At least 18 lawsuits had been filed in Harris County District Court in Texas related to the Astroworld tragedy. A Houston attorney has "filed 68 lawsuits for injured victims, and we intend to file probably up to 100 if not more by the end of the day or the following day," he told CNN on Wednesday.
The list of defendants -- including Live Nation, the show's promoter and organizer; Travis Scott; musician Drake; and NRG Park, where the festival took place -- is growing to include a security company and potentially others, lawyer Thomas Henry said.
Communication gaps impacted immediate response
As officials work to gain a full understanding of what happened in the crowd during Scott's set, they are "looking at everything from the very beginning," Mayor Sylvester Turner told CNN on Tuesday.
"We're looking at the roles that everyone played, what missteps, failures, gaps that may have existed," Turner said, adding they aren't ruling anything out.
Officials are looking into complaints by fire officials there were failures in communication as the deadly crowd swell unfolded, the mayor said.
Firefighters stationed outside the Astroworld venue were not in radio communication with the emergency medical providers hired by the concert organizers, Peña told CNN.
Houston fire officials on standby near the venue had asked concert organizers for a radio to communicate with the emergency medical provider company but were only provided with cell phone numbers, according to the president of the city's firefighter union.
Concert attendees couldn't text or call due to poor cell service, some have said.
After learning of the crush, the fire department sent its resources into the crowd, saying eventually 12 "very critical" victims were transported, in many cases with CPR in progress.
At 10:15 p.m., the fire department upgraded its response to a mass casualty level two -- meaning that between 20 and 50 people could be in need of transportation to hospitals, according to documents obtained by CNN and Peña.
Live Nation, the show's promoter and organizer, has turned over some video footage from the event to Houston police, who are hoping to get more as the criminal investigation moves forward, Turner said.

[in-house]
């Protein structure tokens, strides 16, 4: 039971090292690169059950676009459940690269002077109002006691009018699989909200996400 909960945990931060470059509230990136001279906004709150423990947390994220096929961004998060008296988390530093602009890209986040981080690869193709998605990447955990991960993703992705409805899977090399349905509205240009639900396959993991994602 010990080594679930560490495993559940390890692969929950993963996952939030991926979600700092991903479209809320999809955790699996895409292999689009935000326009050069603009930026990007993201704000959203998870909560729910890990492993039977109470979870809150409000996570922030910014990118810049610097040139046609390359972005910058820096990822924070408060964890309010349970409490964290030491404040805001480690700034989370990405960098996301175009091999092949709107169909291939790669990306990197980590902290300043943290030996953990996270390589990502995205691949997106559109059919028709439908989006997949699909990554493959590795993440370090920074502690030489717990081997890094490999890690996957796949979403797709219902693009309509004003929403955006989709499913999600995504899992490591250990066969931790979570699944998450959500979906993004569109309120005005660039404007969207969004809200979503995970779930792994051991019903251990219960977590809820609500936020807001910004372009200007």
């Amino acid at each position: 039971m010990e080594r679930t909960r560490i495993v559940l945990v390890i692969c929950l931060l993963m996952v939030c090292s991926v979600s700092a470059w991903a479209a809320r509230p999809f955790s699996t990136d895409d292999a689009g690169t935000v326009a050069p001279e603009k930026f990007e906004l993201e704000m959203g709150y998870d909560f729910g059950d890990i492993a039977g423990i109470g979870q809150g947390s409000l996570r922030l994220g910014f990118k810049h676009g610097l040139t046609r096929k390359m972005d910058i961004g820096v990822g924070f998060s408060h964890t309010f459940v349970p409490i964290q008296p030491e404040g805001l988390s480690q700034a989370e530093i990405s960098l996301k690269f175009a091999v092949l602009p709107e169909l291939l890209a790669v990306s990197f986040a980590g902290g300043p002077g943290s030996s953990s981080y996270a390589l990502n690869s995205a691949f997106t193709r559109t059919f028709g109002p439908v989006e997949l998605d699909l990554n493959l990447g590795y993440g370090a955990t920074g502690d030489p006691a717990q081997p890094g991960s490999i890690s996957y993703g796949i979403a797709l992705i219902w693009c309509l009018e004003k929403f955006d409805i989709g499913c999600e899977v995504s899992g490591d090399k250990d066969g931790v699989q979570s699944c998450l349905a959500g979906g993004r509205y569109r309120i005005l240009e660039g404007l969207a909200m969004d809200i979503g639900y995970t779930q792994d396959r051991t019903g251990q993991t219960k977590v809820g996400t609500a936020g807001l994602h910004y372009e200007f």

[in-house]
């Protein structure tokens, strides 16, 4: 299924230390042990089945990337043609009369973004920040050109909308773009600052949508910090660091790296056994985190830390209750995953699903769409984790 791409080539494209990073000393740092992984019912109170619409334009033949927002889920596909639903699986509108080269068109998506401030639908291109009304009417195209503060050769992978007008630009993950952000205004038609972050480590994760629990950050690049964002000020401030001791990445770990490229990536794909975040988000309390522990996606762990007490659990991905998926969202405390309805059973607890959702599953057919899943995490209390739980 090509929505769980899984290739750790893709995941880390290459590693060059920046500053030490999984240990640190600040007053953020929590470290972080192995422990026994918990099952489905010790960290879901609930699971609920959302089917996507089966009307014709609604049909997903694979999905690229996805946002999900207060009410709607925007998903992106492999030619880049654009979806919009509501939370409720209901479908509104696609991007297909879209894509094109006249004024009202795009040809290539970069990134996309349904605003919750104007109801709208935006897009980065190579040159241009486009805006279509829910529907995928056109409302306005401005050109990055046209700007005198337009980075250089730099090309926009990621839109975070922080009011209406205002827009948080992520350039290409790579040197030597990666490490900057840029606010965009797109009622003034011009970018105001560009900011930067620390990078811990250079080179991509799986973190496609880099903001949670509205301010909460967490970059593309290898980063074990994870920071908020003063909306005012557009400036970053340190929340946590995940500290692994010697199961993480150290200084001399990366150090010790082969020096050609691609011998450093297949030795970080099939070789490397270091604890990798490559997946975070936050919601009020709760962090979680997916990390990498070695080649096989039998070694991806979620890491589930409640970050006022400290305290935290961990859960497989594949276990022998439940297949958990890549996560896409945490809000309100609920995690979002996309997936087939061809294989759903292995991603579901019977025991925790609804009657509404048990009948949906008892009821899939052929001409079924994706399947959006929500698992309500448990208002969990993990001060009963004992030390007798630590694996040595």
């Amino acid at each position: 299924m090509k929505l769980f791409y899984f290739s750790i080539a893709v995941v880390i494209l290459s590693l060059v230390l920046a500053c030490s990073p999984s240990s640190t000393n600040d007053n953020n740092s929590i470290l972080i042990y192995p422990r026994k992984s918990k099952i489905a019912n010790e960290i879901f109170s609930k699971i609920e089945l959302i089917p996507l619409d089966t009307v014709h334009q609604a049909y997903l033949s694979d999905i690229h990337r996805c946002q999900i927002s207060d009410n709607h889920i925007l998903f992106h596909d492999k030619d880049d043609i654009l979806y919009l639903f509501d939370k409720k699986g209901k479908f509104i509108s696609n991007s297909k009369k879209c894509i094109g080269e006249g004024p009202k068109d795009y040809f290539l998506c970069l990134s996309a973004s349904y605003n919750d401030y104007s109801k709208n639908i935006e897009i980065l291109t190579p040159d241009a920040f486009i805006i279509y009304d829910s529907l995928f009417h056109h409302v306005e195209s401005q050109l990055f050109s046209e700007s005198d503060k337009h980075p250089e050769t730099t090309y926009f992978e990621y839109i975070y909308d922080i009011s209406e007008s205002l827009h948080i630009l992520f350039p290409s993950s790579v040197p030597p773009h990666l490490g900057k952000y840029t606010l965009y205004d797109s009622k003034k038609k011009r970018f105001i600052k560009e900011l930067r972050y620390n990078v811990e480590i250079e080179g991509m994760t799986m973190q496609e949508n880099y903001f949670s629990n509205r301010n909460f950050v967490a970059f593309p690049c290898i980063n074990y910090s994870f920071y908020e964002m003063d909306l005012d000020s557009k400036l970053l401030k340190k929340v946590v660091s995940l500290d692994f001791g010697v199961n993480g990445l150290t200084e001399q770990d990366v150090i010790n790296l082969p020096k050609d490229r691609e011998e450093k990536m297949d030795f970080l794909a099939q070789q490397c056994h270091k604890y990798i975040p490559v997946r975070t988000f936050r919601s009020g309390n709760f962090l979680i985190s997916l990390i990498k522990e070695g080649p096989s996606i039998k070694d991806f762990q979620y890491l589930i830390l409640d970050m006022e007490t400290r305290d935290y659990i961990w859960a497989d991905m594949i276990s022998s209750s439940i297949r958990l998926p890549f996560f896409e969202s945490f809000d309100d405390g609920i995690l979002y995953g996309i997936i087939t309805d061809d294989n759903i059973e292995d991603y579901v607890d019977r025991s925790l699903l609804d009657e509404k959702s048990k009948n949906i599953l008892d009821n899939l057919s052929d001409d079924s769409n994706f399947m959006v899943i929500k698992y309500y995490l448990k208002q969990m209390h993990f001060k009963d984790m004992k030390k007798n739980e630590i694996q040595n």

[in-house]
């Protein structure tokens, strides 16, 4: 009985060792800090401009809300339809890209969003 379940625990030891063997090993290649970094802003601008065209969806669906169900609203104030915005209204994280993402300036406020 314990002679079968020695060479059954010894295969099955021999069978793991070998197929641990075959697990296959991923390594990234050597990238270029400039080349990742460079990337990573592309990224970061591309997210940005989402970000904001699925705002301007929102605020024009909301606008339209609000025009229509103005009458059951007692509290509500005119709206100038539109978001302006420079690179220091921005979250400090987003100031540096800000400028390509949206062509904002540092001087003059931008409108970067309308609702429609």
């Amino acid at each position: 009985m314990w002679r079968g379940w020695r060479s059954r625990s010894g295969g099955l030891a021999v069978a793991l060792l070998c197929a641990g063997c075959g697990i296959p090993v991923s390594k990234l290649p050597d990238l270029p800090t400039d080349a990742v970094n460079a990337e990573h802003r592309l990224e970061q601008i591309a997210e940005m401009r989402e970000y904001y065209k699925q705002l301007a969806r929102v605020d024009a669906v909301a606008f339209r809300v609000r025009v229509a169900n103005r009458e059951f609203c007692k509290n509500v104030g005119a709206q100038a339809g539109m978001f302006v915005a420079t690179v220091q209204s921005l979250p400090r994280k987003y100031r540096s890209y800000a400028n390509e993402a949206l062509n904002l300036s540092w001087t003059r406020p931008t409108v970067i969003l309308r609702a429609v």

Harris County Judge Lina Hidalgo is considering an outside law firm or other third party for the independent investigation into the tragedy, according to her spokesperson.
Finner on Wednesday defended his department's ability to investigate the tragedy, saying an independent probe is "not warranted right now."
Mourning those killed and recalling the horror
"She was a really sweet girl, and it's just really sad what happened to her," Caitlin Barrera told CNN. "This is the last thing that you would think would happen."
Rusty Barber, who did not know the victims yet wanted to pay his respects, shared his frustration with how Friday's concert turned to tragedy and Scott's set continued during the surge.
"It could have been stopped. They could have taken a 10-minute pause, 15-minute pause, and then they could have got it situated. And then the show could have went on and all these people wouldn't have lost their lives," Barber told CNN.
Scott maintains he had no idea the extent of what was happening in the crowd during Friday's show. Footage from the concert's live stream showed Scott pausing his performance and looking on in apparent confusion as an ambulance pulled into the crowd before finishing the concert.
The performers should have stopped the show that night, said Henry, the lawyer who said he's lodged dozens of suits.
"At 9:38 there was a mass casualty incident report to all the producers at the show," he told CNN. "By 10:15, the show had ended. But in that period of time, Drake came on stage while people were being injured and killed. Those performers -- Drake and Travis Scott, along with all of the event organizers -- knew the dangers associated with the crowd, what was going on with the crowd, and yet they continued to perform.
"And from the stage, you could see absolutely Travis Scott noticing people being injured, noticing people being carried off unconscious," Henry said. "And so those performers, instead of stopping the show and keeping those people safe in the crowd and taking those steps necessary to stop the event -- help stop this crowd issue -- they continued and the crowd was excited, the crowd got worse and more people got injured because they continued to perform."
Finner said festival organizers had not provided adequate records on the number of private security personnel at the venue.
™ & © 2021 Cable News Network, Inc., a WarnerMedia Company. All rights reserved.